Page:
According to Baudry it would seem that Berger is insufficiently aware of the camera lens — that the camera and its lens were designed to reproduce the system of perspective. [8]

Third, Berger dwells on the notion of aura — the fact that original oil paintings established, via perspective, the illusion of a timeless image and a unique spectator. The breakdown of an aura surrounding a work could lead to a broadening of the knowledge and enjoyment of art.

The Cahiers people work on the notion of representation (especially realism). Realism establishes, via perspective, not so much a timeless image as the need for a spectator to organize the space within the work, what Baudry calls the "transcendental subject." Baudry and others tend to see a continuation of realism and its related ideology carrying on from unique works of art into mechanical reproductions.

Fourth, Berger does not speak about ideology, but he certainly equates the dominance of the bourgeoisie with a minority culture and dominant way of viewing the world. He sees the photograph and other types of mechanical reproduction as the possible means of broadening the basis of culture and demystifying the aura of the art object.

The Cahiers writers have taken great pains to elaborate the many particular manifestations of bourgeois ideology, stressing that it permeates all levels of artistic production and consumption, including technology and the scientific laws which technology utilizes. The first program in THE WAYS OF SEEING most forcefully presents Berger's argument. It invites comparison with, and could clarify, the important work being done by the French.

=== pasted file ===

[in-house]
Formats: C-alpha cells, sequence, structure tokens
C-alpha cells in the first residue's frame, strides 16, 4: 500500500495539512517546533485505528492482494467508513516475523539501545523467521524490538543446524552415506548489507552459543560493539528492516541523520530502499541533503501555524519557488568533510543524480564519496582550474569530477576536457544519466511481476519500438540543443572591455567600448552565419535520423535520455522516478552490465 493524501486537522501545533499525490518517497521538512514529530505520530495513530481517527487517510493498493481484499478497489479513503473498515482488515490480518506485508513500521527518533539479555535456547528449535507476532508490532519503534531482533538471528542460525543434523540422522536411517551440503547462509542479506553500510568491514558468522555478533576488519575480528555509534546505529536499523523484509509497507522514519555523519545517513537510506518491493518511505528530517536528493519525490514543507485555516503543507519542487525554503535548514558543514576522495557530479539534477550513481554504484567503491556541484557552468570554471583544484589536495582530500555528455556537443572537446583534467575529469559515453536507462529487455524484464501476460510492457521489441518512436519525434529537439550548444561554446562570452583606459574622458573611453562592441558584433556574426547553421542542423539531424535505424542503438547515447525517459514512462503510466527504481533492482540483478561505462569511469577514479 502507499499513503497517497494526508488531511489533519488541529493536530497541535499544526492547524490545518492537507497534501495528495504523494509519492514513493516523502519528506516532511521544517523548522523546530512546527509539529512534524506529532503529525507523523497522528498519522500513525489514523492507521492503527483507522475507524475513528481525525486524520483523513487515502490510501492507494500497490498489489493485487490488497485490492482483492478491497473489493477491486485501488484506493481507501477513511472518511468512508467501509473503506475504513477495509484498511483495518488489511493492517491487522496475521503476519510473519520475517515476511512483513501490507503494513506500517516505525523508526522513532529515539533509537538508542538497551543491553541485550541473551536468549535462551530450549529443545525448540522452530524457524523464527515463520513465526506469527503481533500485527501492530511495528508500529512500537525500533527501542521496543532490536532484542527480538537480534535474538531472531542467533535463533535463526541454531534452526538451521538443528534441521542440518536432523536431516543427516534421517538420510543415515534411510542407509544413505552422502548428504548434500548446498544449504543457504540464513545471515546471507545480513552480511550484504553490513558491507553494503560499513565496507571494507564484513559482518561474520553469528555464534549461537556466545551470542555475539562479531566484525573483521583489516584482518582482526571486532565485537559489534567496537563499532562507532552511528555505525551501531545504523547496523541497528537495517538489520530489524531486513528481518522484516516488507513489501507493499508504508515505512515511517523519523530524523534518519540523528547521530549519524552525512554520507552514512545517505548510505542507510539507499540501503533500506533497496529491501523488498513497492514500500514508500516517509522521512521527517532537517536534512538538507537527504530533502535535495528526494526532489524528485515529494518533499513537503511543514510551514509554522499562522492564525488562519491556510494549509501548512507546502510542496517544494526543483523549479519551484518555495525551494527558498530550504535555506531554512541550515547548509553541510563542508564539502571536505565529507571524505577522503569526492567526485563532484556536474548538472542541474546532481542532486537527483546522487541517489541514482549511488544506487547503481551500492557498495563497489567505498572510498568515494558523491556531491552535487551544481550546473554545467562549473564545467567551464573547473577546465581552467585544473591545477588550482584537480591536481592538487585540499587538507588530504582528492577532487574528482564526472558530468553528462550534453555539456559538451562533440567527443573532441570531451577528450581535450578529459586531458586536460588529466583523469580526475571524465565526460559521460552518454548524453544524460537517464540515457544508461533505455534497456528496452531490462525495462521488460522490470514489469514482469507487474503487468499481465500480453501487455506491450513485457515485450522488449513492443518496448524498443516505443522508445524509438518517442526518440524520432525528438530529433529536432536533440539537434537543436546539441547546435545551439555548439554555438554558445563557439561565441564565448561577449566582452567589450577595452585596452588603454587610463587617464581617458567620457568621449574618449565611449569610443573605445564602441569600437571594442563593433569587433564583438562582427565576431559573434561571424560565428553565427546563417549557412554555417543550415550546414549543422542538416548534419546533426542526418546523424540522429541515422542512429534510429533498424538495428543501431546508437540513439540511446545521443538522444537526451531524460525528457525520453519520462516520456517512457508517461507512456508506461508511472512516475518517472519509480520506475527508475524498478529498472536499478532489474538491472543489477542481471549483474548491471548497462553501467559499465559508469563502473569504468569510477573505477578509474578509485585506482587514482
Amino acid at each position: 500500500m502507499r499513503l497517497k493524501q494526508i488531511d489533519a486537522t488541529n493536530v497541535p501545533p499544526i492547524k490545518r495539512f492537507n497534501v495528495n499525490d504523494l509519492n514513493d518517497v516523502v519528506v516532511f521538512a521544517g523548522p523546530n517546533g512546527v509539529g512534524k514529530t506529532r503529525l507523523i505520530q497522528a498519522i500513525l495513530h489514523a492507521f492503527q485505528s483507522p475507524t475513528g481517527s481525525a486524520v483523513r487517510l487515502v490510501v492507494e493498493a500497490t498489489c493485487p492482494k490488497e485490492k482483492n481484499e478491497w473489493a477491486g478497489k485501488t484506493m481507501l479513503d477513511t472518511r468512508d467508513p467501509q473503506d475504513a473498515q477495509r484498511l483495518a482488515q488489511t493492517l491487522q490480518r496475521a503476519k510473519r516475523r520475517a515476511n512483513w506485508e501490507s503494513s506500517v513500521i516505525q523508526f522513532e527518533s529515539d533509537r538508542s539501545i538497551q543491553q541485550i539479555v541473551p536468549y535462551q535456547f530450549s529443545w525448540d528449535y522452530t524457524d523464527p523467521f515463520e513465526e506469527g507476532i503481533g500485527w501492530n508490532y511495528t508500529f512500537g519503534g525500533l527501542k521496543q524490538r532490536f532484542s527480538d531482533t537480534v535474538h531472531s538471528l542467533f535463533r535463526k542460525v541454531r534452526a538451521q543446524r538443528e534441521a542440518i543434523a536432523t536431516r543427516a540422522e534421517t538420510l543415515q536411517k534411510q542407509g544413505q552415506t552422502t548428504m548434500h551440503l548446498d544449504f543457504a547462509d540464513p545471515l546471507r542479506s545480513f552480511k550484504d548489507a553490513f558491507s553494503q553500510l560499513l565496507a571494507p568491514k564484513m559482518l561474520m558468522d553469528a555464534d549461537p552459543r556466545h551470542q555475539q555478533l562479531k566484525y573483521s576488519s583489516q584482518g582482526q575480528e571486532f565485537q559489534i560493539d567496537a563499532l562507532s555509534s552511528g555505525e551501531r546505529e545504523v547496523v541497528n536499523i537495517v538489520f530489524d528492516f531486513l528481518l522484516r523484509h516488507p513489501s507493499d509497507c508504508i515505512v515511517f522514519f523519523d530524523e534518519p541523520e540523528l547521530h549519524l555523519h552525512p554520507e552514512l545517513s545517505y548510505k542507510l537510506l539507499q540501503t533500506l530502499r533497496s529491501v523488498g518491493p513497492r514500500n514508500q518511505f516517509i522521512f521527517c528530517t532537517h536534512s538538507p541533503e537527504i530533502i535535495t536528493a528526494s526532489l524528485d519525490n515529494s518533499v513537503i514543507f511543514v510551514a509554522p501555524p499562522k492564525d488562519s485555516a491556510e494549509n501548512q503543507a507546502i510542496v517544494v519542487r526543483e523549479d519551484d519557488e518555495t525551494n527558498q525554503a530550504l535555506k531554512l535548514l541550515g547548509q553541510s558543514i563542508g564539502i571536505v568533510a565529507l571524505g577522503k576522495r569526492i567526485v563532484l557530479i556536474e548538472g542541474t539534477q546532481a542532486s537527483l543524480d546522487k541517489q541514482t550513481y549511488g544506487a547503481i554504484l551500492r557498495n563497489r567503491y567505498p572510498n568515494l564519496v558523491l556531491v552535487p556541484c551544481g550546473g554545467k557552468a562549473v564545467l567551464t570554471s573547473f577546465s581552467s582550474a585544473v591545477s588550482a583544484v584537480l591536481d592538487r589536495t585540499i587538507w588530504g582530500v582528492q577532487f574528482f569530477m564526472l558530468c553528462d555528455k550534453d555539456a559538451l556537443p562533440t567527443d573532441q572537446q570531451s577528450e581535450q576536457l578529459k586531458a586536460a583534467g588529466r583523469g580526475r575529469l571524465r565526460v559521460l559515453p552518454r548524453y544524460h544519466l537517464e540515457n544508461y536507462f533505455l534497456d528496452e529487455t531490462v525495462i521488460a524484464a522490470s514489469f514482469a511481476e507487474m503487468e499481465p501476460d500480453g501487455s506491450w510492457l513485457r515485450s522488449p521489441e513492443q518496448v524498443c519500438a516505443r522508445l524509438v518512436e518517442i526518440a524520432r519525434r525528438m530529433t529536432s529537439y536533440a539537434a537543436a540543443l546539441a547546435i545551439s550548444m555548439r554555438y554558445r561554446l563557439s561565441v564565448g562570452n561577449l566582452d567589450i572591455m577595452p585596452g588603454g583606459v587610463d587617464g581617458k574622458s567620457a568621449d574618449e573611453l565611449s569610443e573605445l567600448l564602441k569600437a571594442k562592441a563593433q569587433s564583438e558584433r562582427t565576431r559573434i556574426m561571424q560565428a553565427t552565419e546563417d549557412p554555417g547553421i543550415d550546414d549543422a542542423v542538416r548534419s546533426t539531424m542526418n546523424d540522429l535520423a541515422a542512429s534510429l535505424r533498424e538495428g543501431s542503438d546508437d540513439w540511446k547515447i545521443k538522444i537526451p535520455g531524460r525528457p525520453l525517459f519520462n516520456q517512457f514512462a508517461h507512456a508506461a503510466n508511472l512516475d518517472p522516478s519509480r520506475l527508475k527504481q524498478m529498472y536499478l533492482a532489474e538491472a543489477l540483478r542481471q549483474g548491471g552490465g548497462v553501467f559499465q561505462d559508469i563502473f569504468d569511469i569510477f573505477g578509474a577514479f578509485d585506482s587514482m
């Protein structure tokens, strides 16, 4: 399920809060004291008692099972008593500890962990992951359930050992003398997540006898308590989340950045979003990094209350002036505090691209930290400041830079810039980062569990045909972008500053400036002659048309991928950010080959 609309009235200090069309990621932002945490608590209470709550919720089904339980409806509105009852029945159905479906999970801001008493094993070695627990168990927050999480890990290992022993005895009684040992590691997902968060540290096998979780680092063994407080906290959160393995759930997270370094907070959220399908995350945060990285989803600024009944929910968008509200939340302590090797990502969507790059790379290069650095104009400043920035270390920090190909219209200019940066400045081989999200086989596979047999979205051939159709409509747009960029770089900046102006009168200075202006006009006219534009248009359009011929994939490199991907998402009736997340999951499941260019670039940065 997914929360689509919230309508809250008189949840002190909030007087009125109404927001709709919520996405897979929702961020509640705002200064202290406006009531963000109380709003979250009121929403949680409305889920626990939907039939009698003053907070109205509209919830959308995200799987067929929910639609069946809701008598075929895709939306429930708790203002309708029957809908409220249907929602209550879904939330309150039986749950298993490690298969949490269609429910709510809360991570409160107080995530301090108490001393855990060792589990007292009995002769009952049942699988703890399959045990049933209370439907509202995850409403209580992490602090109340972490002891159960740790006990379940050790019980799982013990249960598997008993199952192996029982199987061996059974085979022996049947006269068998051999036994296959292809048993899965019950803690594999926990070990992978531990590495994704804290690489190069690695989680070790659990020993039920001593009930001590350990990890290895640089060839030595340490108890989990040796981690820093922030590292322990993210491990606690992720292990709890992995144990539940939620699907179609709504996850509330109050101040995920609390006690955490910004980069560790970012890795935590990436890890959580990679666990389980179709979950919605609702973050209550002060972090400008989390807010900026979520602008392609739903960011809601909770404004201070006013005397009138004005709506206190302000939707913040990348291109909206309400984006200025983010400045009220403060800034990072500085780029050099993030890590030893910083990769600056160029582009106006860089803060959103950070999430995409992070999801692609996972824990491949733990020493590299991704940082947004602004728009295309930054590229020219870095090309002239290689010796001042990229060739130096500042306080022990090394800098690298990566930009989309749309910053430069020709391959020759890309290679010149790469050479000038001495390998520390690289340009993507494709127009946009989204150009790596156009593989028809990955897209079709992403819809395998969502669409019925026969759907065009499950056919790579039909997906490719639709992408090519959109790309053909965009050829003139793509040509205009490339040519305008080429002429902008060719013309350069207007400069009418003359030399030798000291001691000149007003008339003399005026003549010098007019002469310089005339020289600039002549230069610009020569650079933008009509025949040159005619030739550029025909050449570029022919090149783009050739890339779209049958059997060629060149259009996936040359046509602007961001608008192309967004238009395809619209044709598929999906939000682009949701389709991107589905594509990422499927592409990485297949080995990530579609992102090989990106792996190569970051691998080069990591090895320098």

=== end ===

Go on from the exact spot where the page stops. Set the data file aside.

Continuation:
The argument came up at the Northwestern seminar that Berger was not really talking about art but only about the art market. His broad survey of painting seemingly could never do justice to the masterpieces of the tradition. This view cannot be sustained. In fact, if I were to make any criticism of Berger's analysis, I would say that he overly emphasizes the distinction between generic conventions of paintings and the masterpieces, and at times seems to fall back on the notions of the great artist standing above the rest. The contention that Berger is not talking about art is also weak in that it neglects the absolutely fundamental relations between the art market, the role of patronage, and the works of art produced. For instance, the very strong tradition of the formal portrait should be enough to indicate the relation between genres and market for which such objects were intended.